My acquaintance, a Protestant, proceeded to hand me a paper, peppered with Scriptural citations, explaining the major theological errors with Catholicism. I hardly knew how to respond. I desperately needed a toolbox: a go-to guide to help me formulate a Catholic defense to these arguments.
Blue Collar Apologetics is that toolbox and its author, John Martignoni, is that adept guide. Martignoni has spent the past twelve years working in Catholic apologetics: he has led a weekly Catholic apologetics program on an Evangelical radio station, distributed more than one million audio copies of talks he has given, and hosted an apologetics show on EWTN.
We All Need Apologetics
You might object, “I don’t engage in theological debates with Protestants, so this book doesn’t apply to me.”
Martignoni makes it clear that he intends this book first and foremost for evangelizing Catholics. He writes, “You cannot explain what you do not know. You cannot defend what you cannot explain.” So Blue Collar Apologetics is first about helping Catholics know and understand their faith. No matter what your level of education or formation, we could all deepen our catechesis.
“Apologetics is too complicated and involved for me,” you may think.
If that’s your concern, then this book is perfect for you! Martignoni’s audience is the average Catholic. He writes in a very down-to-earth, approachable manner, so I never felt lost or intimidated while reading.
The Four Strategies
Martignoni uses common sense, logic, and the Bible in shaping his defense of Catholic teaching. He also employs four “strategies": go-to tactics you can employ individually or collectively when dialoguing with Protestants.
Martignoni calls the first strategy “The Ignorant Catholic.” If someone asks you a question about Catholicism and you don’t know the answer, it’s okay to say, “I don’t know.” But make sure to add, “I will find out the answer and get back to you” (and follow through!).
The second strategy is “How to be Offensive (Aw-fensive) without Being Offensive (Uh-fensive).” Stop being on the defensive; start asking your own questions to encourage the other person to consider his or her beliefs. If a Protestant says that we are saved by faith alone (Sola Fide), counter with this query: So do we need to love God in order to be saved? If the answer is yes, then we are not saved by faith “alone.”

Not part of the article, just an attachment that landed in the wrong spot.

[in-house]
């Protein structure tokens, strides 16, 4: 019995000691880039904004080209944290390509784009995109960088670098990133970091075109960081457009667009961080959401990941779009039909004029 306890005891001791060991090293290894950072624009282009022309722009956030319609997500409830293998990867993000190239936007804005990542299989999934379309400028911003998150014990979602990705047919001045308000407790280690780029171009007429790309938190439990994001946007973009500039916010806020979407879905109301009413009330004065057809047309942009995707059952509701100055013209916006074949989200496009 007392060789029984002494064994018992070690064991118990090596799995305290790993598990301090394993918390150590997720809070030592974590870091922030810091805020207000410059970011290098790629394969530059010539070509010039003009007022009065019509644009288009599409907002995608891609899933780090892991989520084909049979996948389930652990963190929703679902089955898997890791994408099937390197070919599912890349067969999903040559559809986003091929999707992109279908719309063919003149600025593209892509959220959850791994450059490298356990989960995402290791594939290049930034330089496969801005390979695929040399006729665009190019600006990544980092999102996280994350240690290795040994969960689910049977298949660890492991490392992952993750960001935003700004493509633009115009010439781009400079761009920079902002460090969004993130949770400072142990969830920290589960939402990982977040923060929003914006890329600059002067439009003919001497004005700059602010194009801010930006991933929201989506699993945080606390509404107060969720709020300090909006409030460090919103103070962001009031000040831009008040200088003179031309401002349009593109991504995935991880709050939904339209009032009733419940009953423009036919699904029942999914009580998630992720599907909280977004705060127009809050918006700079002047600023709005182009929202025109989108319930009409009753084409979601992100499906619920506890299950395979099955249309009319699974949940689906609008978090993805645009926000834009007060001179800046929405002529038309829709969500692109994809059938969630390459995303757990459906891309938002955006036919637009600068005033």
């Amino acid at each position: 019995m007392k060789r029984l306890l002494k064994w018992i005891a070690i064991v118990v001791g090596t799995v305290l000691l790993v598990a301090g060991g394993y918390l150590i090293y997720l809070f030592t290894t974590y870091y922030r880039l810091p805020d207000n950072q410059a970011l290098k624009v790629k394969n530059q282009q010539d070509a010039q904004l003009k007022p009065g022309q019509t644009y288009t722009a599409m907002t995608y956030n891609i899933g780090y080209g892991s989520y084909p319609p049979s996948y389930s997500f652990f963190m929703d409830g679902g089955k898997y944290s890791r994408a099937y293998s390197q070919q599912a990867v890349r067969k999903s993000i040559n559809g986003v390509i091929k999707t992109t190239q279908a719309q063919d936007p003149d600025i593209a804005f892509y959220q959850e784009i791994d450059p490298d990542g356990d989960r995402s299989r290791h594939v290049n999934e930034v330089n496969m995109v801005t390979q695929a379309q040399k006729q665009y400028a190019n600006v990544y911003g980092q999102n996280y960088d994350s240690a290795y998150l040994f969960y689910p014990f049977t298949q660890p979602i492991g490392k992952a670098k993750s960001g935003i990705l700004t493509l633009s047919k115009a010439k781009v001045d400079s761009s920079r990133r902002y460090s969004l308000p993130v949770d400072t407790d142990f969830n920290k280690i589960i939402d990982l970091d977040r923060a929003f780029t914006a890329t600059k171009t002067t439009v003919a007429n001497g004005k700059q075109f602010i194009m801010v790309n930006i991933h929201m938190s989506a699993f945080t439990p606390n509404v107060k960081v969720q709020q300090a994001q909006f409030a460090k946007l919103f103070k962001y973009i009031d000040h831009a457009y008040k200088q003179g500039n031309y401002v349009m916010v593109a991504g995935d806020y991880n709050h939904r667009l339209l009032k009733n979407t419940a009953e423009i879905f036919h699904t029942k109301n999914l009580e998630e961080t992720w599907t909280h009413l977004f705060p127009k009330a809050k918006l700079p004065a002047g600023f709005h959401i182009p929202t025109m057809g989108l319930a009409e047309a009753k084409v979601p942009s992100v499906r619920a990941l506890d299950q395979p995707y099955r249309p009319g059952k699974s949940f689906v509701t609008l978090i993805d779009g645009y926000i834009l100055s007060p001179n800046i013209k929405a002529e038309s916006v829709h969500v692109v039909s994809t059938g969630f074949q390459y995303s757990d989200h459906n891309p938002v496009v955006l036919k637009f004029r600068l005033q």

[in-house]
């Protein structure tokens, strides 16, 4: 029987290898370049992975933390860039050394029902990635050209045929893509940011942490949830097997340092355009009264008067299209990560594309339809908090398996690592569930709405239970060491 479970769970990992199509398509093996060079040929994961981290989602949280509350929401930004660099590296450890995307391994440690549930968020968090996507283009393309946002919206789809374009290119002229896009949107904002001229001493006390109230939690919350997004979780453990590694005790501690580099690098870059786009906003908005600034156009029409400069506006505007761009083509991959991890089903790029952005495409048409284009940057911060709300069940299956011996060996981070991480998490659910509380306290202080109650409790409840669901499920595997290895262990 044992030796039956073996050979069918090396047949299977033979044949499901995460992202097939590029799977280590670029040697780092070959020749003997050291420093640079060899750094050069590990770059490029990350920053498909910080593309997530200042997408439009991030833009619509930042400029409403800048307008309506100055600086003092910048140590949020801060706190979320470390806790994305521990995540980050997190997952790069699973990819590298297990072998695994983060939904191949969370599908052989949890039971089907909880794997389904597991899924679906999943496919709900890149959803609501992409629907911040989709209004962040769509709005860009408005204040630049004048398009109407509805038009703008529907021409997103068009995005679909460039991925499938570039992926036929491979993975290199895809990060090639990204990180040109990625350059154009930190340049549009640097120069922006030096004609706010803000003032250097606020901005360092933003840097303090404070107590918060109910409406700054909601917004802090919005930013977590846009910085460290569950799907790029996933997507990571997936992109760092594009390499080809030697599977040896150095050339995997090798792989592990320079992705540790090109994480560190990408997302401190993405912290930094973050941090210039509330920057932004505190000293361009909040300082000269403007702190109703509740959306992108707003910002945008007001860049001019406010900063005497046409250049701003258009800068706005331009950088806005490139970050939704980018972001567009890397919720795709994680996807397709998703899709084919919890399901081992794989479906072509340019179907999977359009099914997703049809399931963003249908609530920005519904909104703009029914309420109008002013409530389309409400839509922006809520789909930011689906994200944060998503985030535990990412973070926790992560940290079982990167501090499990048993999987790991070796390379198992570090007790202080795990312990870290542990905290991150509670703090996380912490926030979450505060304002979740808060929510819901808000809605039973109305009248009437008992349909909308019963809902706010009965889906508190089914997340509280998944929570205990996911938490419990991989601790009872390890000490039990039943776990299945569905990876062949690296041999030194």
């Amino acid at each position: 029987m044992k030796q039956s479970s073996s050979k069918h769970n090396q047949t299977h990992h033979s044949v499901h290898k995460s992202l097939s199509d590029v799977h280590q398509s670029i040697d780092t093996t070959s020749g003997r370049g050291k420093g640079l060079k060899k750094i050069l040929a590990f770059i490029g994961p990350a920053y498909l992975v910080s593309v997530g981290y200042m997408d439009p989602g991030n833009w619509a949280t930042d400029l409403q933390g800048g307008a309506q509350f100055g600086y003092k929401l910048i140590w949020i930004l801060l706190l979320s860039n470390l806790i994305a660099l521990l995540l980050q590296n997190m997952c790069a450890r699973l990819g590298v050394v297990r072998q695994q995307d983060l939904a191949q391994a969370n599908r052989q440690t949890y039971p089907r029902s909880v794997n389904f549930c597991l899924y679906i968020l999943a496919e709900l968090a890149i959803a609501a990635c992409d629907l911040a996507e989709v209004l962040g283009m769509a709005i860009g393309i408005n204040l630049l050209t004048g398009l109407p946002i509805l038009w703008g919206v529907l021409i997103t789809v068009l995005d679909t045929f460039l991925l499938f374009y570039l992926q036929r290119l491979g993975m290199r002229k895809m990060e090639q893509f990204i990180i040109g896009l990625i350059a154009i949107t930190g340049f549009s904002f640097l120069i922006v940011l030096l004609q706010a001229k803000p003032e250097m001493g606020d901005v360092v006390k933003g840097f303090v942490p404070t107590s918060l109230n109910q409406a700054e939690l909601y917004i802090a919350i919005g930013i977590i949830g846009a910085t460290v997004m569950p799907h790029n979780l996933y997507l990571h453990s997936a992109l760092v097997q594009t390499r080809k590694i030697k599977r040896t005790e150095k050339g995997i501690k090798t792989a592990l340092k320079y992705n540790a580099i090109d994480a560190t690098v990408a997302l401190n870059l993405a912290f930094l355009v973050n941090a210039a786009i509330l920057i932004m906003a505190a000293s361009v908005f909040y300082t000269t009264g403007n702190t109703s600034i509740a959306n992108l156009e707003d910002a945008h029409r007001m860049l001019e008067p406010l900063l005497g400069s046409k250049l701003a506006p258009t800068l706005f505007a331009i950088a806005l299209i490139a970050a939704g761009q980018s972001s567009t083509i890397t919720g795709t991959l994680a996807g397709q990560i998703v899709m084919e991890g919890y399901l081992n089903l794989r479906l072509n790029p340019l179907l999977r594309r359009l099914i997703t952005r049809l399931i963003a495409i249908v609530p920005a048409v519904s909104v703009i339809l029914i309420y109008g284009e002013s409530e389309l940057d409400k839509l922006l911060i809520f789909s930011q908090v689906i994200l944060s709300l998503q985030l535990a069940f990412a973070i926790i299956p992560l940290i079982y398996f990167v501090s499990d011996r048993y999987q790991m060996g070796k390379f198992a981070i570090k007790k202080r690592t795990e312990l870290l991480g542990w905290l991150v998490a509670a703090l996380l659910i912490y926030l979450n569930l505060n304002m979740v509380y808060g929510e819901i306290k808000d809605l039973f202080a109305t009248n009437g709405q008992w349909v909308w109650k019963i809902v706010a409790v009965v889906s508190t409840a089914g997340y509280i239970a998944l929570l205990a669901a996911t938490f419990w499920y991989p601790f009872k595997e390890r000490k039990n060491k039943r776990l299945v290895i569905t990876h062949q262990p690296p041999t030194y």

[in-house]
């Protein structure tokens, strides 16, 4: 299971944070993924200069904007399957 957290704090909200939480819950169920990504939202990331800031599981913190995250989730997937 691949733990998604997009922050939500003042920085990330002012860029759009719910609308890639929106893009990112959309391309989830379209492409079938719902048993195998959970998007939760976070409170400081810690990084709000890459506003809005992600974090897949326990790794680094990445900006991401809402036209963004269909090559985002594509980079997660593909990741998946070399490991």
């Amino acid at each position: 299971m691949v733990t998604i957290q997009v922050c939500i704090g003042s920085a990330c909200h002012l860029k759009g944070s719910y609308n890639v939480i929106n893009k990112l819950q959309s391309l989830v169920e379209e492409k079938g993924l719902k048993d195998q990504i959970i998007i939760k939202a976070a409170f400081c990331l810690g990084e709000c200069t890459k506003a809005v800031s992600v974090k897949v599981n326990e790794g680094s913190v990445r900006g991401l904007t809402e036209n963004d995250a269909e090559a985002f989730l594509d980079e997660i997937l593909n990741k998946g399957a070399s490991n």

Strategy number three—”It’s the Principle of the Thing”—pulls Catholic principles out of Scripture. For example, a Protestant may ask where one can find Purgatory in the Bible. While the word “Purgatory” itself doesn’t appear in Scripture, the truth behind that teaching does. You can point to a verse such as Revelation 21:27: “But nothing unclean shall enter it [heaven].” The principle underlying this verse is that no stain of sin will enter heaven.
Finally, the fourth strategy is called “But That’s MY Interpretation.” This centers on the question of authority. Protestant theology typically implies that each person has the right to read and interpret the Bible for him or herself. So, according to their own teaching, your interpretation has the same authority as theirs. Since they are fallible, that means anything they say to you could be the wrong interpretation.
Using these four strategies, Martignoni tackles the major topics of debate between Catholics and Protestants:
The Sacraments (Baptism, Confession, the Eucharist, and Marriage)
Once Saved, Always Saved
Martignoni includes a third section addressing Eastern Orthodoxy and atheism as well.
Eye-Opening and Inspiring
This book led me to treasure and understand my faith in a more profound way. I specifically would like to highlight Martignoni’s discussion on marriage, which I found beautiful.
Beginning in Genesis, God reveals His three-step plan for marriage. First, man leaves his father and mother (making a total commitment), then man cleaves to his wife (giving himself totally and completely), and last, the two become one flesh. Matrimony is a process, which begins with the wedding ceremony, but is not completed until the husband and wife come together in the marital embrace. The marital embrace is a renewal of their wedding vows: a re-presentation of themselves to one another and to God.
Jesus also went through this same three step process for His Bride, the Church. First Jesus left His heavenly Father and His earthly mother (Mary) to establish His own family, the Church. Jesus cleaves to His Bride, the Church, giving Himself fully without reservation. Through His death, Jesus makes us one with Himself. The Bridegroom is presented to the Bride (the Church) at the Wedding Feast: the Eucharist, a re-presentation of His self-gift on the Cross.
Martignoni asserts that the Eucharist “is the ultimate marital embrace.” In this sacrament, Jesus plants the seeds of eternal life in our bodies. From this parallel, he proceeds to demonstrate why the Catholic Church teaches against contraception, something most Protestants do not understand. The root of the problem is that, lacking a Eucharistic theology, Protestants cannot have a correct theology of Marriage.
Get a Copy!
I have taken extensive notes from my reading of Blue Collar Apologetics. I highly encourage you to pick up this book! You never know when God will put you in a position to evangelize someone. Be prepared and confident for these opportunities, and in the midst of reading Blue Collar Apologetics, deepen your own love of the Catholic Faith.